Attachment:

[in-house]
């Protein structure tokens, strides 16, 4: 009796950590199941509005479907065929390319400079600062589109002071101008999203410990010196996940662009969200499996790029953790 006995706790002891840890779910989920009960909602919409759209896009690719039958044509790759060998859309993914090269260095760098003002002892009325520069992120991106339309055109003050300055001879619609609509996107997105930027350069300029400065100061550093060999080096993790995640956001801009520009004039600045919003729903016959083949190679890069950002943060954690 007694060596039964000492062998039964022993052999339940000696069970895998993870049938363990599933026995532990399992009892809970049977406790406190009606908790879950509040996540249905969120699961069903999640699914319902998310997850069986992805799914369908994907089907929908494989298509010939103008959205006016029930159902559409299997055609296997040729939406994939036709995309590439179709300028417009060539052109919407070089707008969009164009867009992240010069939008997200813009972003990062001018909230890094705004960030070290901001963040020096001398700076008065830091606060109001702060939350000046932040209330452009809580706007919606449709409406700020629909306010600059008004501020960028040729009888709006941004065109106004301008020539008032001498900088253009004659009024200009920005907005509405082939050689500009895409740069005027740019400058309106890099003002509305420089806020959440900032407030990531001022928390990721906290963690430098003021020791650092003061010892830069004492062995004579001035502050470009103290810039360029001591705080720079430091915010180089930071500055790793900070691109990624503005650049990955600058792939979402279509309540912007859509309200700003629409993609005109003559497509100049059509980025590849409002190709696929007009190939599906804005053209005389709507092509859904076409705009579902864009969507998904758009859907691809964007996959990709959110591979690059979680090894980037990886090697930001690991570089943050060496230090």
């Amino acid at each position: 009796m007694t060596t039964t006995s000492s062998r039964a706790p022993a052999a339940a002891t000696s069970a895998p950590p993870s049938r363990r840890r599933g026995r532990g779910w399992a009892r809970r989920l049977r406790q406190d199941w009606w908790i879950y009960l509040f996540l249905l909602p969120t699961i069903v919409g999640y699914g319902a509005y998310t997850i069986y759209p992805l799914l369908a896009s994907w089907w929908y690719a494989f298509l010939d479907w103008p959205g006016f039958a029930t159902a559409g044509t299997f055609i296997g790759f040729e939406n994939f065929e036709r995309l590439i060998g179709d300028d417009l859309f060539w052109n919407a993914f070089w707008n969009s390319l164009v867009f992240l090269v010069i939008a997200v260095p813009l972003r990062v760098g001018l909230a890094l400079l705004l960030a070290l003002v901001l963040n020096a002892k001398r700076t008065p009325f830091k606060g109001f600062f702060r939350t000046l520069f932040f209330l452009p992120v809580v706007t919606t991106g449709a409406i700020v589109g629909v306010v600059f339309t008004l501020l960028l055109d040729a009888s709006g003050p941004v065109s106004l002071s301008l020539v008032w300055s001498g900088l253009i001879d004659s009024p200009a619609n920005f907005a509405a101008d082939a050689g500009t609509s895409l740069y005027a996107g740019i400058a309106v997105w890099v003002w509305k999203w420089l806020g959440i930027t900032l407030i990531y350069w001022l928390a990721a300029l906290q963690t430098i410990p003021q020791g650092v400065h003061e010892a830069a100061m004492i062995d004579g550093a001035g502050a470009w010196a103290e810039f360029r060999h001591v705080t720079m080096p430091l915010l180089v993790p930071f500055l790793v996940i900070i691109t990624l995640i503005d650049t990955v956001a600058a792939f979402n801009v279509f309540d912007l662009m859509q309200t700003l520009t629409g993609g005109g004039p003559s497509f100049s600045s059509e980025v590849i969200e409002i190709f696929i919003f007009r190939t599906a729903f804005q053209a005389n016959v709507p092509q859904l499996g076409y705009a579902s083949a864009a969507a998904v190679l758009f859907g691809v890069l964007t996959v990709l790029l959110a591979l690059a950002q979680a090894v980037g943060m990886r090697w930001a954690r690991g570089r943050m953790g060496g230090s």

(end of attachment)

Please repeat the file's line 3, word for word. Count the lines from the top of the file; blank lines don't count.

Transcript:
């Amino acid at each position: 009796m007694t060596t039964t006995s000492s062998r039964a706790p022993a052999a339940a002891t000696s069970a895998p950590p993870s049938r363990r840890r599933g026995r532990g779910w399992a009892r809970r989920l049977r406790q406190d199941w009606w908790i879950y009960l509040f996540l249905l909602p969120t699961i069903v919409g999640y699914g319902a509005y998310t997850i069986y759209p992805l799914l369908a896009s994907w089907w929908y690719a494989f298509l010939d479907w103008p959205g006016f039958a029930t159902a559409g044509t299997f055609i296997g790759f040729e939406n994939f065929e036709r995309l590439i060998g179709d300028d417009l859309f060539w052109n919407a993914f070089w707008n969009s390319l164009v867009f992240l090269v010069i939008a997200v260095p813009l972003r990062v760098g001018l909230a890094l400079l705004l960030a070290l003002v901001l963040n020096a002892k001398r700076t008065p009325f830091k606060g109001f600062f702060r939350t000046l520069f932040f209330l452009p992120v809580v706007t919606t991106g449709a409406i700020v589109g629909v306010v600059f339309t008004l501020l960028l055109d040729a009888s709006g003050p941004v065109s106004l002071s301008l020539v008032w300055s001498g900088l253009i001879d004659s009024p200009a619609n920005f907005a509405a101008d082939a050689g500009t609509s895409l740069y005027a996107g740019i400058a309106v997105w890099v003002w509305k999203w420089l806020g959440i930027t900032l407030i990531y350069w001022l928390a990721a300029l906290q963690t430098i410990p003021q020791g650092v400065h003061e010892a830069a100061m004492i062995d004579g550093a001035g502050a470009w010196a103290e810039f360029r060999h001591v705080t720079m080096p430091l915010l180089v993790p930071f500055l790793v996940i900070i691109t990624l995640i503005d650049t990955v956001a600058a792939f979402n801009v279509f309540d912007l662009m859509q309200t700003l520009t629409g993609g005109g004039p003559s497509f100049s600045s059509e980025v590849i969200e409002i190709f696929i919003f007009r190939t599906a729903f804005q053209a005389n016959v709507p092509q859904l499996g076409y705009a579902s083949a864009a969507a998904v190679l758009f859907g691809v890069l964007t996959v990709l790029l959110a591979l690059a950002q979680a090894v980037g943060m990886r090697w930001a954690r690991g570089r943050m953790g060496g230090s």